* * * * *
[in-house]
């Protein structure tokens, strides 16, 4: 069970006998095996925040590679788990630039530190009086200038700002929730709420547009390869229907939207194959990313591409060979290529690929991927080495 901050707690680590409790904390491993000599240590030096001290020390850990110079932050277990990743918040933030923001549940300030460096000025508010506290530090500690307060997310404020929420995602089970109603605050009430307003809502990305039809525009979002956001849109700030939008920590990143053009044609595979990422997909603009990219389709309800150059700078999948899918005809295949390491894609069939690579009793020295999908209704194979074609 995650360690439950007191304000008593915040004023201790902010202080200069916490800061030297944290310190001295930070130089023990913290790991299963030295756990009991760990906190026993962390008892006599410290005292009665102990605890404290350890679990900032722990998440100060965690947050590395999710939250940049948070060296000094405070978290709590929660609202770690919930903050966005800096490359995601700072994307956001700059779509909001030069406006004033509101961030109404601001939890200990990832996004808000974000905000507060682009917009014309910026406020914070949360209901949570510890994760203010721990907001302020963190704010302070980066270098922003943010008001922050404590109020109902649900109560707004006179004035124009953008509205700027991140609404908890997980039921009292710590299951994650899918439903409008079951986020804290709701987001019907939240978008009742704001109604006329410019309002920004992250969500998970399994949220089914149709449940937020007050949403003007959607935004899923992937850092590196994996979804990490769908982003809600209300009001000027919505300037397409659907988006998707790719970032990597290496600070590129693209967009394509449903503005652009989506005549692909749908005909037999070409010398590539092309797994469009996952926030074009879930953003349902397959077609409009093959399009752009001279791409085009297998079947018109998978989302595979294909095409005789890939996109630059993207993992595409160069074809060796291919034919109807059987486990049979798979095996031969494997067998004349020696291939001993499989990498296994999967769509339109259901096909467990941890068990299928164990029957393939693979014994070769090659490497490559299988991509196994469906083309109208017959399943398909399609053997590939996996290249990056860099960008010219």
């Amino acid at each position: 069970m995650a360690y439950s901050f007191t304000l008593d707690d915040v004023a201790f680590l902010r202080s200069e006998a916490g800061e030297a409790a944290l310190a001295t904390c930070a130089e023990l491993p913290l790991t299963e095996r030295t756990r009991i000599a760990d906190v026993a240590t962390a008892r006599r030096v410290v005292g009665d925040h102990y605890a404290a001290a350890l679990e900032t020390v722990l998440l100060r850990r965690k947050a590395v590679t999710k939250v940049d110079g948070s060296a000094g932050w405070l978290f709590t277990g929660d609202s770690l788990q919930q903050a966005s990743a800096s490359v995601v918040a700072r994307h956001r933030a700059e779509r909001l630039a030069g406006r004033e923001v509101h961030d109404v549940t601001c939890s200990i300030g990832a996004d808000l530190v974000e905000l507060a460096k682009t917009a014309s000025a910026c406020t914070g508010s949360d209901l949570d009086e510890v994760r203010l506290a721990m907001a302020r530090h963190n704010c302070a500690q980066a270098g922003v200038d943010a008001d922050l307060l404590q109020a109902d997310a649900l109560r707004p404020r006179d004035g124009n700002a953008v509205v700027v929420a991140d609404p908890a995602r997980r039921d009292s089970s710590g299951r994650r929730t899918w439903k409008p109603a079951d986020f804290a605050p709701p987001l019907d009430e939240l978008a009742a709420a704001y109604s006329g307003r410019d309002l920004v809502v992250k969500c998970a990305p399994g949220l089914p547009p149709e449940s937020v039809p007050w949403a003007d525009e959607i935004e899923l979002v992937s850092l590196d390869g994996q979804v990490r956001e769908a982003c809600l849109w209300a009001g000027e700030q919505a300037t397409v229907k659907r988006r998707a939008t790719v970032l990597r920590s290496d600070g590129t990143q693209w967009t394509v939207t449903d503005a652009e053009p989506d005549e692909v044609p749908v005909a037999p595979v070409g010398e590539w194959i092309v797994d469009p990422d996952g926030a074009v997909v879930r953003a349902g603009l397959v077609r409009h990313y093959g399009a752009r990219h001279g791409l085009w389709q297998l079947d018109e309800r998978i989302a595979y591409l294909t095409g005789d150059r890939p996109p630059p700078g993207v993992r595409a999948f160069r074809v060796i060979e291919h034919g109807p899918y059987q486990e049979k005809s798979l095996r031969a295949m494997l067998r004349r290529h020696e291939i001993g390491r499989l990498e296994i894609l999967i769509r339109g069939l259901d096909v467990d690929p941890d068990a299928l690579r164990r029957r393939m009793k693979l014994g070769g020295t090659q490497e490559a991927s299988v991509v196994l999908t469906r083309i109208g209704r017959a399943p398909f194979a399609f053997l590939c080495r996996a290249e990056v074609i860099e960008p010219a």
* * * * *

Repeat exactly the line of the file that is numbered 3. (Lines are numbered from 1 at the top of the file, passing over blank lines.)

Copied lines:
């Amino acid at each position: 069970m995650a360690y439950s901050f007191t304000l008593d707690d915040v004023a201790f680590l902010r202080s200069e006998a916490g800061e030297a409790a944290l310190a001295t904390c930070a130089e023990l491993p913290l790991t299963e095996r030295t756990r009991i000599a760990d906190v026993a240590t962390a008892r006599r030096v410290v005292g009665d925040h102990y605890a404290a001290a350890l679990e900032t020390v722990l998440l100060r850990r965690k947050a590395v590679t999710k939250v940049d110079g948070s060296a000094g932050w405070l978290f709590t277990g929660d609202s770690l788990q919930q903050a966005s990743a800096s490359v995601v918040a700072r994307h956001r933030a700059e779509r909001l630039a030069g406006r004033e923001v509101h961030d109404v549940t601001c939890s200990i300030g990832a996004d808000l530190v974000e905000l507060a460096k682009t917009a014309s000025a910026c406020t914070g508010s949360d209901l949570d009086e510890v994760r203010l506290a721990m907001a302020r530090h963190n704010c302070a500690q980066a270098g922003v200038d943010a008001d922050l307060l404590q109020a109902d997310a649900l109560r707004p404020r006179d004035g124009n700002a953008v509205v700027v929420a991140d609404p908890a995602r997980r039921d009292s089970s710590g299951r994650r929730t899918w439903k409008p109603a079951d986020f804290a605050p709701p987001l019907d009430e939240l978008a009742a709420a704001y109604s006329g307003r410019d309002l920004v809502v992250k969500c998970a990305p399994g949220l089914p547009p149709e449940s937020v039809p007050w949403a003007d525009e959607i935004e899923l979002v992937s850092l590196d390869g994996q979804v990490r956001e769908a982003c809600l849109w209300a009001g000027e700030q919505a300037t397409v229907k659907r988006r998707a939008t790719v970032l990597r920590s290496d600070g590129t990143q693209w967009t394509v939207t449903d503005a652009e053009p989506d005549e692909v044609p749908v005909a037999p595979v070409g010398e590539w194959i092309v797994d469009p990422d996952g926030a074009v997909v879930r953003a349902g603009l397959v077609r409009h990313y093959g399009a752009r990219h001279g791409l085009w389709q297998l079947d018109e309800r998978i989302a595979y591409l294909t095409g005789d150059r890939p996109p630059p700078g993207v993992r595409a999948f160069r074809v060796i060979e291919h034919g109807p899918y059987q486990e049979k005809s798979l095996r031969a295949m494997l067998r004349r290529h020696e291939i001993g390491r499989l990498e296994i894609l999967i769509r339109g069939l259901d096909v467990d690929p941890d068990a299928l690579r164990r029957r393939m009793k693979l014994g070769g020295t090659q490497e490559a991927s299988v991509v196994l999908t469906r083309i109208g209704r017959a399943p398909f194979a399609f053997l590939c080495r996996a290249e990056v074609i860099e960008p010219a």